Before Christmas, at a weekly life class, I painted a large nude in acrylics. It was a good pose and the lighting was interesting, but the result looked clumsy and unconvincing. My key problem is in the quality of mark-making. In other words, my brushstrokes and choice of colour aren’t right.
So, during the Christmas period I thought I’d have a go at improving on this first attempt by painting over it in oils. Of course I wouldn’t have the model in front of me, but I thought I could work with a photograph of my original acrylic picture for reference. In the end I painted over parts of the original twice, but the picture got worse not better. It is still clumsy and she doesn’t look is if she if made from flesh. So I’ll paint over the canvas with primer and move on to my next project.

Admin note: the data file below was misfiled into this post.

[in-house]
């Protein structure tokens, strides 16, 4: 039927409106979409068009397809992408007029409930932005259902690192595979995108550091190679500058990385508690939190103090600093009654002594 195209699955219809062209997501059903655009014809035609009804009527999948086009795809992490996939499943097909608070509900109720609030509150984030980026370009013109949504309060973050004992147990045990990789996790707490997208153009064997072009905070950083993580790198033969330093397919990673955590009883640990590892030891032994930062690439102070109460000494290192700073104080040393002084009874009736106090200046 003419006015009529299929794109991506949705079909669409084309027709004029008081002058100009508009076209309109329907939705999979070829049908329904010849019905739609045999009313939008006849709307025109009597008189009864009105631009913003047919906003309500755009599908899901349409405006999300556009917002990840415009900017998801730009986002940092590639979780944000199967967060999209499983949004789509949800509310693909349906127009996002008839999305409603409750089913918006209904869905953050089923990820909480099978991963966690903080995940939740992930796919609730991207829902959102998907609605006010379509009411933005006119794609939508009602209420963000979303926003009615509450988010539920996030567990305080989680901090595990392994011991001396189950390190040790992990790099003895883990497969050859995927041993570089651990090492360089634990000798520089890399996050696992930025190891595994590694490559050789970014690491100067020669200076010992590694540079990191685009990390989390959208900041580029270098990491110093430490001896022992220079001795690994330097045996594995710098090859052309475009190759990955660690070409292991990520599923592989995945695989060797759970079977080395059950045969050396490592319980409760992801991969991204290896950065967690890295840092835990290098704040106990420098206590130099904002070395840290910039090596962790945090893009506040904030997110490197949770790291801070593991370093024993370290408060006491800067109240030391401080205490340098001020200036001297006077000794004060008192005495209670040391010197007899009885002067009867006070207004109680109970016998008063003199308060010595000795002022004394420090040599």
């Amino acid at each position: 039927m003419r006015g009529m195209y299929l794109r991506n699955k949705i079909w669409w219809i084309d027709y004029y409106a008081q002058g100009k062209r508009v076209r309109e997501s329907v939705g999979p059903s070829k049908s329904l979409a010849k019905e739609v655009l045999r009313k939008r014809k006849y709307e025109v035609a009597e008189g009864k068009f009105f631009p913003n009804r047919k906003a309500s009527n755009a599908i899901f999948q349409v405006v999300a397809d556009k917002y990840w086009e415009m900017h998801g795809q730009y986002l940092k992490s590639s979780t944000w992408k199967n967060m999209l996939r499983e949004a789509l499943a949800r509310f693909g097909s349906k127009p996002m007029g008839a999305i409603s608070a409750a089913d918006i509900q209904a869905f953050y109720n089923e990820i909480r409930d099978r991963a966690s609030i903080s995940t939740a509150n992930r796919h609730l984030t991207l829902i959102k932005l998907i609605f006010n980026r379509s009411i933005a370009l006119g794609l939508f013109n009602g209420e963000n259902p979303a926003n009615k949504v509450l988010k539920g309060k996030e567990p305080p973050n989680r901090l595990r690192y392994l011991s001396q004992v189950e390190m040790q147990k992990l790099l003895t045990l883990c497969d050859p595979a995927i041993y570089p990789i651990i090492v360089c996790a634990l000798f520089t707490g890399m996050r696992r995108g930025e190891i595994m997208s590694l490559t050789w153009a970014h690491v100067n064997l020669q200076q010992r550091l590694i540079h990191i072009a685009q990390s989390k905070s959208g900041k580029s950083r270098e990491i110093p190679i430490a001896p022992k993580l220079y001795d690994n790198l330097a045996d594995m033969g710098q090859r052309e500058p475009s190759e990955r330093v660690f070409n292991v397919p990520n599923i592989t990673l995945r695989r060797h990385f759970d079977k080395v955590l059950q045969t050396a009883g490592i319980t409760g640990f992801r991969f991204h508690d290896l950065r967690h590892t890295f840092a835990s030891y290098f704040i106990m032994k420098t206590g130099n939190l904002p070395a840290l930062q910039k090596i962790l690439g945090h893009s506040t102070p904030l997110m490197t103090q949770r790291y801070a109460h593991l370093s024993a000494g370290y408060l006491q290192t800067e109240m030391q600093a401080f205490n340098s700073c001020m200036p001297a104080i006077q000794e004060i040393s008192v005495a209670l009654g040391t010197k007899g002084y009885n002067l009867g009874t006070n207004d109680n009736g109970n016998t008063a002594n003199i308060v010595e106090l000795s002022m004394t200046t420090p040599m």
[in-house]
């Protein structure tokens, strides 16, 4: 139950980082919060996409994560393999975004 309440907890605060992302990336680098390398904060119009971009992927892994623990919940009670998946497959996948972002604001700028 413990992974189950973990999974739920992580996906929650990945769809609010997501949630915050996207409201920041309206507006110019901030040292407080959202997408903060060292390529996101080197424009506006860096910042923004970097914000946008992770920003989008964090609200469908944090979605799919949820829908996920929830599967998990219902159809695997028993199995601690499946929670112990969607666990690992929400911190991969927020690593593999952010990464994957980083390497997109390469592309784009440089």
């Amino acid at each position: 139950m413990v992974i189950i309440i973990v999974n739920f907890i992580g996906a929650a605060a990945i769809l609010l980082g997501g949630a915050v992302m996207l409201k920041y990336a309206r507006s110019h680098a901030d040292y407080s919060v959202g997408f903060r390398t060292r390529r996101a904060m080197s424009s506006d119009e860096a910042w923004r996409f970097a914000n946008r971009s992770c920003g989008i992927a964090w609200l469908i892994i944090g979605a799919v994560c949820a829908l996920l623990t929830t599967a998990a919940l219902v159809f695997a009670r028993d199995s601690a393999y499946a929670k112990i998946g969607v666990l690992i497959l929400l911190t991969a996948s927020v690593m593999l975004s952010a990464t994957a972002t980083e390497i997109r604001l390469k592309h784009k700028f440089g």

I’ve called this post ‘Synthesis’ because in these pictures I have been trying to capture the image using as few brushstrokes as possible; ie. making each mark really count. It’s hard to do. I picked up on the term from ‘Still life in oils’ by Jose M. Parramon, which is a useful little book on oil painting technique.
He says, ‘The ability to create synthesis in drawing or painting is really a case of being able to see and draw or paint the most important parts of a subject, eliminating detail and non essentials. It is not easy and requires deep knowledge of painting technique. It also means painting with freedom, spontaneity, elegance, and with understanding of the subject and your materials.’
After doing this exercise, I understand what he means, now I need to start putting it into practice.